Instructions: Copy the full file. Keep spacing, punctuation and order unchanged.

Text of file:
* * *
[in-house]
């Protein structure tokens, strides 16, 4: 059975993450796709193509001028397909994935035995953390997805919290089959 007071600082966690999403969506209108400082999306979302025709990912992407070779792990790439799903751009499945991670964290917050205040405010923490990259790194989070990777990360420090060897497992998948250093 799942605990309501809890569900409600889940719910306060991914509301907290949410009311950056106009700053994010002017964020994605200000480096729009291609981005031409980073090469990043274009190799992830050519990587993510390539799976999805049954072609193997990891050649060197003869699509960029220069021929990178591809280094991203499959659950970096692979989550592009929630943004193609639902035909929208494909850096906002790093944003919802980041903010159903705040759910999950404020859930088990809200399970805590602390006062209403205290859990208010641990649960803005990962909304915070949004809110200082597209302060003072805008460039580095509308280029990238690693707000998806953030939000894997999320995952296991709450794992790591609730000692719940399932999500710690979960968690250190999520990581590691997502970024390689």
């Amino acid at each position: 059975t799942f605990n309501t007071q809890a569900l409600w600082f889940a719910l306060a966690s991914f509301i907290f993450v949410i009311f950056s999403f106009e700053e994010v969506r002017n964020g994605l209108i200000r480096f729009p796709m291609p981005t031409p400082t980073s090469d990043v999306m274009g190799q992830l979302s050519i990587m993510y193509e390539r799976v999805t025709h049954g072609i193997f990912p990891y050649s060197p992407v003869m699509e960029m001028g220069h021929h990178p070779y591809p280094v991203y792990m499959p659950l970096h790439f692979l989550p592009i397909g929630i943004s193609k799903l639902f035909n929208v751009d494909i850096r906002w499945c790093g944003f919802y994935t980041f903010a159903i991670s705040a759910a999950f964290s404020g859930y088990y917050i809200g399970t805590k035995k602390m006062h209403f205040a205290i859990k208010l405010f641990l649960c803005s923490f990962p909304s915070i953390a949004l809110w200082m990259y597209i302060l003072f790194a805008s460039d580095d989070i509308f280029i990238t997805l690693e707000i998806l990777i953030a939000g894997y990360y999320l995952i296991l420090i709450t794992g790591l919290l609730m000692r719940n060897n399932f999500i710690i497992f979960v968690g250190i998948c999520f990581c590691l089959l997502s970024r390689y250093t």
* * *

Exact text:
[in-house]
């Protein structure tokens, strides 16, 4: 059975993450796709193509001028397909994935035995953390997805919290089959 007071600082966690999403969506209108400082999306979302025709990912992407070779792990790439799903751009499945991670964290917050205040405010923490990259790194989070990777990360420090060897497992998948250093 799942605990309501809890569900409600889940719910306060991914509301907290949410009311950056106009700053994010002017964020994605200000480096729009291609981005031409980073090469990043274009190799992830050519990587993510390539799976999805049954072609193997990891050649060197003869699509960029220069021929990178591809280094991203499959659950970096692979989550592009929630943004193609639902035909929208494909850096906002790093944003919802980041903010159903705040759910999950404020859930088990809200399970805590602390006062209403205290859990208010641990649960803005990962909304915070949004809110200082597209302060003072805008460039580095509308280029990238690693707000998806953030939000894997999320995952296991709450794992790591609730000692719940399932999500710690979960968690250190999520990581590691997502970024390689």
């Amino acid at each position: 059975t799942f605990n309501t007071q809890a569900l409600w600082f889940a719910l306060a966690s991914f509301i907290f993450v949410i009311f950056s999403f106009e700053e994010v969506r002017n964020g994605l209108i200000r480096f729009p796709m291609p981005t031409p400082t980073s090469d990043v999306m274009g190799q992830l979302s050519i990587m993510y193509e390539r799976v999805t025709h049954g072609i193997f990912p990891y050649s060197p992407v003869m699509e960029m001028g220069h021929h990178p070779y591809p280094v991203y792990m499959p659950l970096h790439f692979l989550p592009i397909g929630i943004s193609k799903l639902f035909n929208v751009d494909i850096r906002w499945c790093g944003f919802y994935t980041f903010a159903i991670s705040a759910a999950f964290s404020g859930y088990y917050i809200g399970t805590k035995k602390m006062h209403f205040a205290i859990k208010l405010f641990l649960c803005s923490f990962p909304s915070i953390a949004l809110w200082m990259y597209i302060l003072f790194a805008s460039d580095d989070i509308f280029i990238t997805l690693e707000i998806l990777i953030a939000g894997y990360y999320l995952i296991l420090i709450t794992g790591l919290l609730m000692r719940n060897n399932f999500i710690i497992f979960v968690g250190i998948c999520f990581c590691l089959l997502s970024r390689y250093t």